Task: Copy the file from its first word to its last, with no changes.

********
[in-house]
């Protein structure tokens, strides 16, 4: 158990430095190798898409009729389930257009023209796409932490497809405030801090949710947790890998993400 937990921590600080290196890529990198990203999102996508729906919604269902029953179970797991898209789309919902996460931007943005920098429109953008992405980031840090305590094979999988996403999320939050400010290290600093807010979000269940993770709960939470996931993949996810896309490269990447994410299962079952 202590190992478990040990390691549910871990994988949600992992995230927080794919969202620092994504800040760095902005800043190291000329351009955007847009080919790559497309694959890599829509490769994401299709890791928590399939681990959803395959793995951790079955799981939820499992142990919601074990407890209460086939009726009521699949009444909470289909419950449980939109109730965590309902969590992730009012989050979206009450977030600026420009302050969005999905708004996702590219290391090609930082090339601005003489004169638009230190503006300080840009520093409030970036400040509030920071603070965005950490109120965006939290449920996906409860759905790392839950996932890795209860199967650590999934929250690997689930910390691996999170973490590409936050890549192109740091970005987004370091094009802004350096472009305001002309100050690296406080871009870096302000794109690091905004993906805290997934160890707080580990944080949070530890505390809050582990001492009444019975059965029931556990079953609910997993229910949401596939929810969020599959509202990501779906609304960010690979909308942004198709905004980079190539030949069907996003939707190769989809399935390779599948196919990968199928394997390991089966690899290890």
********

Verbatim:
[in-house]
């Protein structure tokens, strides 16, 4: 158990430095190798898409009729389930257009023209796409932490497809405030801090949710947790890998993400 937990921590600080290196890529990198990203999102996508729906919604269902029953179970797991898209789309919902996460931007943005920098429109953008992405980031840090305590094979999988996403999320939050400010290290600093807010979000269940993770709960939470996931993949996810896309490269990447994410299962079952 202590190992478990040990390691549910871990994988949600992992995230927080794919969202620092994504800040760095902005800043190291000329351009955007847009080919790559497309694959890599829509490769994401299709890791928590399939681990959803395959793995951790079955799981939820499992142990919601074990407890209460086939009726009521699949009444909470289909419950449980939109109730965590309902969590992730009012989050979206009450977030600026420009302050969005999905708004996702590219290391090609930082090339601005003489004169638009230190503006300080840009520093409030970036400040509030920071603070965005950490109120965006939290449920996906409860759905790392839950996932890795209860199967650590999934929250690997689930910390691996999170973490590409936050890549192109740091970005987004370091094009802004350096472009305001002309100050690296406080871009870096302000794109690091905004993906805290997934160890707080580990944080949070530890505390809050582990001492009444019975059965029931556990079953609910997993229910949401596939929810969020599959509202990501779906609304960010690979909308942004198709905004980079190539030949069907996003939707190769989809399935390779599948196919990968199928394997390991089966690899290890």